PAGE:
14. Actinide sulfides in the gas phase: experimental and theoretical studies of the thermochemistry of AnS (An = Ac, Th, Pa, U, Np, Pu, Am and Cm).

    PubMed

    Pereira, Cláudia C L; Marsden, Colin J; Marçalo, Joaquim; Gibson, John K

    2011-07-28

    The gas-phase thermochemistry of actinide monosulfides, AnS, was investigated experimentally and theoretically. Fourier transform ion cyclotron resonance mass spectrometry was employed to study the reactivity of An(+) and AnO(+) (An = Th, Pa, U, Np, Pu, Am and Cm) with CS(2) and COS, as well as the reactivity of the produced AnS(+) with oxidants (COS, CO(2), CH(2)O and NO). From these experiments, An(+)-S bond dissociation energies could be bracketed. Density functional theory studies of the energetics of neutral and monocationic AnS (An = Ac, Th, Pa, U, Np, Pu, Am and Cm) provided values for bond dissociation energies and ionization energies; the computed energetics of neutral and monocationic AnO were also obtained for comparison. The theoretical data, together with comparisons with known An(+)-O bond dissociation energies and M(+)-S and M(+)-O dissociation energies for the early transition metals, allowed for the refining of the An(+)-S bond dissociation energy ranges obtained from experiment. Examination of the reactivity of AnS(+) with dienes, coupled to comparisons with reactivities of the AnO(+) analogues, systematic considerations and the theoretical results, allowed for the estimation of the ionization energies of the AnS; the bond dissociation energies of neutral AnS were consequently derived. Estimates for the case of AcS were also made, based on correlations of the data for the other An and the electronic energetics of neutral and ionic An. The nature of the bonding in the elementary molecular actinide chalcogenides (oxides and sulfides) is discussed, based on both the experimental data and the computed electronic structures. DFT calculations of ionization energies for the actinide atoms and the diatomic sulfides and oxides are relatively reliable, but the calculation of bond dissociation energies is not uniformly satisfactory, either with DFT or CCSD(T). A key conclusion from both the experimental and theoretical results is that the 5f electrons do not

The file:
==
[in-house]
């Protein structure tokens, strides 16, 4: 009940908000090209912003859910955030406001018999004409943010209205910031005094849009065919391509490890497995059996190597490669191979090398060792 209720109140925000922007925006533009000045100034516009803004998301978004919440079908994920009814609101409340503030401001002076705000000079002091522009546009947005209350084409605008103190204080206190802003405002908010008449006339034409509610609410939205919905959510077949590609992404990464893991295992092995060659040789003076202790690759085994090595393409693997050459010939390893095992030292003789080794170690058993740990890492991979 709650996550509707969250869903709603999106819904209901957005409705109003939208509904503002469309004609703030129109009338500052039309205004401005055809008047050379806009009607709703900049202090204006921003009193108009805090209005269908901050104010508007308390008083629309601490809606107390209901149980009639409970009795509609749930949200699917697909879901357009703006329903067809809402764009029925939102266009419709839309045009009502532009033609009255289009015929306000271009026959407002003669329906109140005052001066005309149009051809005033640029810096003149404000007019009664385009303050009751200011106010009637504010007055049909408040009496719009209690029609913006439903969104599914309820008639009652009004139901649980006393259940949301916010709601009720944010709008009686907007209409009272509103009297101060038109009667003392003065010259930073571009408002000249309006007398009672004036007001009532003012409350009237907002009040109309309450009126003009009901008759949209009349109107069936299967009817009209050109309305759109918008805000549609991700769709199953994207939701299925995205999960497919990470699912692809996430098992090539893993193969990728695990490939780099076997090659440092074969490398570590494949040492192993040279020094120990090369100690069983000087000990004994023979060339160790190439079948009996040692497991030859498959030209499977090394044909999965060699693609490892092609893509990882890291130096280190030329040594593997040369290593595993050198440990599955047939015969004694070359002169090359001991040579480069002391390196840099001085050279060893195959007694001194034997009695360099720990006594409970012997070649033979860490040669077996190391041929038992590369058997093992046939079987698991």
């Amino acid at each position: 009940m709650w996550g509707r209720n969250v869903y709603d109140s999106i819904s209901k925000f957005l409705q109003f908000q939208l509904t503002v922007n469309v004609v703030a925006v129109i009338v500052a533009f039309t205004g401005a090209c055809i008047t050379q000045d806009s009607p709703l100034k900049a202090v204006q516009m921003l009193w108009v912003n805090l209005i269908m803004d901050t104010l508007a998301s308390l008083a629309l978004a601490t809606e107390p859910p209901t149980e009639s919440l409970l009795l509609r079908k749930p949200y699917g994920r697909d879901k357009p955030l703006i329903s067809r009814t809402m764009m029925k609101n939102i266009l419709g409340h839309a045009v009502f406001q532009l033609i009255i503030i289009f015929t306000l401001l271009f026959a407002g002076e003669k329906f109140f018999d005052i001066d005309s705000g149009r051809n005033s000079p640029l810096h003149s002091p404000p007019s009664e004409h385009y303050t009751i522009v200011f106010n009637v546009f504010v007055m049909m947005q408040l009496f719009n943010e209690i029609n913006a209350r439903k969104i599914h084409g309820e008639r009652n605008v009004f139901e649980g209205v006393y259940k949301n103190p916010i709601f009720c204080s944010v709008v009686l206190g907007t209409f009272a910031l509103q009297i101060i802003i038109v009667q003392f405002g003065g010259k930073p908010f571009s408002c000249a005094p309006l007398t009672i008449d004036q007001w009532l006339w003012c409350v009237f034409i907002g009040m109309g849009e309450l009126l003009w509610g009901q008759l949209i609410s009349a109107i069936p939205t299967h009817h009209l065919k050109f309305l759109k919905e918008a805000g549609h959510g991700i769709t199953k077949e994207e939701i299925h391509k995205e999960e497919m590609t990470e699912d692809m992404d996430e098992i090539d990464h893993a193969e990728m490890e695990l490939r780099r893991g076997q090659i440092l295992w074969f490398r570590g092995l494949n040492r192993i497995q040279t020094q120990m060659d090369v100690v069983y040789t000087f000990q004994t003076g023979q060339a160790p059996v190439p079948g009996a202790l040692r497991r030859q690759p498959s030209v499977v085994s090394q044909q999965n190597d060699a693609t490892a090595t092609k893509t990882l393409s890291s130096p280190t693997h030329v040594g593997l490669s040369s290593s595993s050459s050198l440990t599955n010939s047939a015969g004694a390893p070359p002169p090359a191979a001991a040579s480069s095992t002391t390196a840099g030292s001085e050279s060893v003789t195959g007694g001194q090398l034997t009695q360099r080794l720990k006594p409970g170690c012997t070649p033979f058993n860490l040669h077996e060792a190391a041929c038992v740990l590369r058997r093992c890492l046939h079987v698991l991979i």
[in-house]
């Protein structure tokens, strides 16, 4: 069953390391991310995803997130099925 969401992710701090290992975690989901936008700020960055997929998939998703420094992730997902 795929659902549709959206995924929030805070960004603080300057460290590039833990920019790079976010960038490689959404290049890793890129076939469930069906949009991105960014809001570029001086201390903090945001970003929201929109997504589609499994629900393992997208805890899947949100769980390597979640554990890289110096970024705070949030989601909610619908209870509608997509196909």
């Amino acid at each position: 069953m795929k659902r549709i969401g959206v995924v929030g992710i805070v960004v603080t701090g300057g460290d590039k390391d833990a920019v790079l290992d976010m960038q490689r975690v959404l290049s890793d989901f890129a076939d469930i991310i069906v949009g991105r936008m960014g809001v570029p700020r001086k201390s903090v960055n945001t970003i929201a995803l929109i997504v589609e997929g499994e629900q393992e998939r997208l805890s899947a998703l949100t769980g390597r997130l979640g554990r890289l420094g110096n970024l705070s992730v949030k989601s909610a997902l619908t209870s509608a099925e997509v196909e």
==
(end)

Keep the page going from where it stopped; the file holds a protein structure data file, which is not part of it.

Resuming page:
15. PREPARATION OF ACTINIDE-ALUMINUM ALLOYS

    DOEpatents

    Moore, R.H.

    1962-09-01

    BS>A process is given for preparing alloys of aluminum with plutonium, uranium, and/or thorium by chlorinating actinide oxide dissolved in molten alkali metal chloride with hydrochloric acid, chlorine, and/or phosgene, adding aluminum metal, and passing air and/or water vapor through the mass. Actinide metal is formed and alloyed with the aluminum. After cooling to solidification, the alloy is separated from the salt. (AEC)

  16. Transmutation of actinides in power reactors.

    PubMed

    Bergelson, B R; Gerasimov, A S; Tikhomirov, G V

    2005-01-01

    Power reactors can be used for partial short-term transmutation of radwaste. This transmutation is beneficial in terms of subsequent storage conditions for spent fuel in long-term storage facilities. CANDU-type reactors can transmute the main minor actinides from two or three reactors of the VVER-1000 type. A VVER-1000-type reactor can operate in a self-service mode with transmutation of its own actinides.

  17. Transmutation of actinides in power reactors.

    PubMed

    Bergelson, B R; Gerasimov, A S; Tikhomirov, G V

    2005-01-01

    Power reactors can be used for partial short-term transmutation of radwaste. This transmutation is beneficial in terms of subsequent storage conditions for spent fuel in long-term storage facilities. CANDU-type reactors can transmute the main minor actinides from two or three reactors of the VVER-1000 type. A VVER-1000-type reactor can operate in a self-service mode with transmutation of its own actinides. PMID:16604724